For many folks, the word “diet” equals deprivation, an idea straight from most fad diets which are typically about “don’ts” and “shoulds.” Their focus is on taking away pleasures rather than reframing what gives us pleasure.
“Hunger and love are what move the world,” the poet Friedrich Schiller wrote in “The Philosophers,” a poem Freud later quoted in Civilization and Its Discontents. The line seems to imply that Eros, the romantic love that is both the foundation of life and the impetus for civilization, has become hopelessly entangled with hunger. If that’s true, then it’s also the essence of addiction or love gone astray.
Unhealthy, mindless relationship habits can invade all the nooks and crannies of our lives – food, family, friendship, you name it. The key to breaking free is to become more mindful, more conscious, and to begin connecting our choices consciously to the outcomes we prefer and, possibly more importantly, to the real pleasure and love we seek rather than to the instant gratification that paradoxically leaves us both stuffed and starving.
Fortunately, there are several things you can do to shift your momentum towards that preferred outcome.
1. Acknowledge that there is a disconnect between what you desire and what you currently have. In order to rewire your brain, you must first realize that its circuits are a bit fried and need a little repair.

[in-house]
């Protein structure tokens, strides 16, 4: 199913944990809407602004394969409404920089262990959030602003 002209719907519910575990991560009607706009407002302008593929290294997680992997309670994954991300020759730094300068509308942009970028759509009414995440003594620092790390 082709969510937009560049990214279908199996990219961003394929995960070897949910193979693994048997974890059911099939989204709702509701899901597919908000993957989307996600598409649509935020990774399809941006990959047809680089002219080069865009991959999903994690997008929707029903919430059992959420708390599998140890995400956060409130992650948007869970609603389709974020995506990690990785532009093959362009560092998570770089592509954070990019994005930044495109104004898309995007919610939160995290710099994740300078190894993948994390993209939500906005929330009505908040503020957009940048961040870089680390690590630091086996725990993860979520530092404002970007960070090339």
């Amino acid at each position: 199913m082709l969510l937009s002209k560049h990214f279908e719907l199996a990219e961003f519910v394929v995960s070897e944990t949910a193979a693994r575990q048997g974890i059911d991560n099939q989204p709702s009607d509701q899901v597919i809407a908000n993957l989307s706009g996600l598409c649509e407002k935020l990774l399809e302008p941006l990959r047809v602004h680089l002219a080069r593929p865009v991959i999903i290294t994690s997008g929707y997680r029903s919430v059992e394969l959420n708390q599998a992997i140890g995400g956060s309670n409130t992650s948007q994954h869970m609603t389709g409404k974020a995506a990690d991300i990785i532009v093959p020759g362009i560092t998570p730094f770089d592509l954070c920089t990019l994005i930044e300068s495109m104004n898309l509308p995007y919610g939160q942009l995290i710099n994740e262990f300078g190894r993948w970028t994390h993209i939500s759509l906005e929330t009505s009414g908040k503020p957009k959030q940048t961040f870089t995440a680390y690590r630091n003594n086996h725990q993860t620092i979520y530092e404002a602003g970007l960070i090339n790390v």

2. Ditch the idea of dieting. Now. You are never going to diet again. Instead, you are going to teach yourself that you are worthy of the really good stuff. Dieting is punitive. You are done with punishment, and looking to learn new and constructive ways to reward yourself and show yourself a little love. Dieting tells you that some foods are bad and some are good. It says you are either doing great or failing miserably. This does not sound pleasant or enjoyable and I am very much in favor of pleasant and enjoyable. With mindful eating, you can eat whatever you want, but an important thing happens - the more you tune into what you eat and how you eat, the more particular you become about your choices. And that makes all the difference.
3. Learn to distinguish between your body being truly hungry and in need of nourishment vs. your taste buds screaming for a tasty treat. Your taste buds are like toddlers – if something pops up, they want it. Now. Your taste buds will insist they are starving just as your child will assure you that he/she will perish on the spot if they are not given the desire of their greedy little heart right this minute. They won’t, of course, and neither will you. Start being the parent in this hunger game.